Anti-lock brakes are a godsend for everyday driving, but what happens when you’re driving on a snow-covered road this winter? Does ABS actually help you stop any better? Well, it does and it doesn’t. It turns out you do need some technique.

The trick, as Team O’Neil Rally School founder Tim O’Neil explains, is to brake as softly as you can get away with. Triggering the ABS keeps your wheels from locking up, but that doesn’t necessarily make you stop any shorter on a very loose surface like snow.

In fact, watch this little video and see how going hard on ABS actually takes longer to stop than applying the brakes while trying not to hit ABS engagement. This is both true in a straight line and going into a turn:

Why is this? First you need to understand how ABS works, as our own engineer David Tracy explained a few years ago:

The basic idea behind Anti-lock Braking Systems (ABS) comes down to the difference between kinetic friction and static friction. Imagine you’re trying to push a heavy box across a floor. You push it as hard as you can, and finally it budges. You notice that keeping the box moving requires much less force than it initially took to get the box to budge. This is the difference between static friction (friction between two objects that aren’t moving relative to one another) and kinetic friction (sliding friction). The basic formula for friction force is:

F = μN

where N is the normal force (basically any forces pushing an object toward the ground- weight, downforce, etc.) and mu is the friction coefficient. Static friction coefficients are larger than coefficients of kinetic friction. When you hit the brakes on your car, you therefore want your vehicles to roll to a stop so as to ensure that the wheels are slowing down due mostly to static friction (also called rolling friction), not purely kinetic friction (sliding friction). This often maximizes the friction force and can decrease stopping distances, especially on paved surfaces.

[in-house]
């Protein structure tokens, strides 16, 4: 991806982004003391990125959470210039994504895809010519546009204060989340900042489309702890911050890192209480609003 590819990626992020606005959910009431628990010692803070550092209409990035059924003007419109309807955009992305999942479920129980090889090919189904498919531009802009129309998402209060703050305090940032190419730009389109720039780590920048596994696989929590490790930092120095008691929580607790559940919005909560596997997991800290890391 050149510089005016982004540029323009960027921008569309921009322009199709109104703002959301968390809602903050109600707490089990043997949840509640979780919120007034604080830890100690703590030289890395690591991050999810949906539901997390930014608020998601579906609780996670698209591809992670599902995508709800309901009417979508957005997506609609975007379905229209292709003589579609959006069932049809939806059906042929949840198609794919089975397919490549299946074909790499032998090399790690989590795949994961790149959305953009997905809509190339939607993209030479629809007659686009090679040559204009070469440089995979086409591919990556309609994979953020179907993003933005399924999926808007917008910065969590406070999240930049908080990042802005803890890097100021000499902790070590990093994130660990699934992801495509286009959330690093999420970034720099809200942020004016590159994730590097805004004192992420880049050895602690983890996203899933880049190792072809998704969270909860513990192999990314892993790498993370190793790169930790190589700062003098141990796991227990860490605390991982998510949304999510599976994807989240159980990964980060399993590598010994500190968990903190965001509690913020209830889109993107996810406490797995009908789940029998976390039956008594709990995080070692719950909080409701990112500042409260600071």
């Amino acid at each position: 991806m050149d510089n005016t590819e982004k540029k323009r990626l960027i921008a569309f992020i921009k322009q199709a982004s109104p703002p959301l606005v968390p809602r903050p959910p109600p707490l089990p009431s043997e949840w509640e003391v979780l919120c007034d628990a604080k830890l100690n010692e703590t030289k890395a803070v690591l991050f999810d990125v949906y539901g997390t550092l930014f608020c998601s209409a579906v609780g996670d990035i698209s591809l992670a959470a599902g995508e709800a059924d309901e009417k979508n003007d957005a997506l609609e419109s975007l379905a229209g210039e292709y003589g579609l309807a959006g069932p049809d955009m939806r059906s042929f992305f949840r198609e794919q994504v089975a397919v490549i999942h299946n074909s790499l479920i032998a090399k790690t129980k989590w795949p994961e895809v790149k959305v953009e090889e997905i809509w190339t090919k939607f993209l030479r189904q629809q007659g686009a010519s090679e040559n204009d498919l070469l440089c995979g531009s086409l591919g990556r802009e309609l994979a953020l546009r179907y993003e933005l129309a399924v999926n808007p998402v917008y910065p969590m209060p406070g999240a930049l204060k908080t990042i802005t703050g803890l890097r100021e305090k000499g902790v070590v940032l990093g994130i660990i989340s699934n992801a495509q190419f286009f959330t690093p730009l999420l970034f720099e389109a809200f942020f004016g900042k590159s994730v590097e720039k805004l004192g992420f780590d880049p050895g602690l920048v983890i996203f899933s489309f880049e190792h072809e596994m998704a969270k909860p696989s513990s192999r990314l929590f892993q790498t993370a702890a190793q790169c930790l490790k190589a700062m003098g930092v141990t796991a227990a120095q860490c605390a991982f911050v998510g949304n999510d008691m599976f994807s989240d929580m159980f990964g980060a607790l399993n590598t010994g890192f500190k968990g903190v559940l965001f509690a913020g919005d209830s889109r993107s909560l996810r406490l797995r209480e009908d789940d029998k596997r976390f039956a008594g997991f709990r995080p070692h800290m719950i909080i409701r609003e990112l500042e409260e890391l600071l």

A standard Anti-lock Braking System uses four wheel speed sensors, a hydraulic pump, four hydraulic valves (assuming it is a 4 channel setup), and a controller. The controller in the ABS system monitors the speed of each wheel using the wheel speed sensors, which are usually hall effect sensors. If the controller sees that one wheel is decelerating at a rate that couldn’t possibly correspond to the vehicle’s rate of deceleration, it actuates the hydraulic valve in that wheel’s brake line to reduce the brake pressure applied to that wheel. This allows the wheel to turn faster. Once the wheel is back up to speed, it uses the pump to introduce the pressure back into that brake line, applying that brake again. When the controller sees rapid deceleration again, it activates the valve and the cycle repeats about 15 times per second.

All of this is to say that ABS monitors your wheels to detect if they’re locking up and loosens up on the brakes until they’re rolling and slowing normally. On pavement, that’s great. On snow, you need some finesse.

That is, as Tim puts it, the softer the surface, the softer you brake.

This is at least true with an ace New Englander rally driver like Tim O’Neil behind the wheel. For me, this seems like one of those things I’m going to have to practice in a parking lot a couple times before I feel confident I won’t b-line into a tree.

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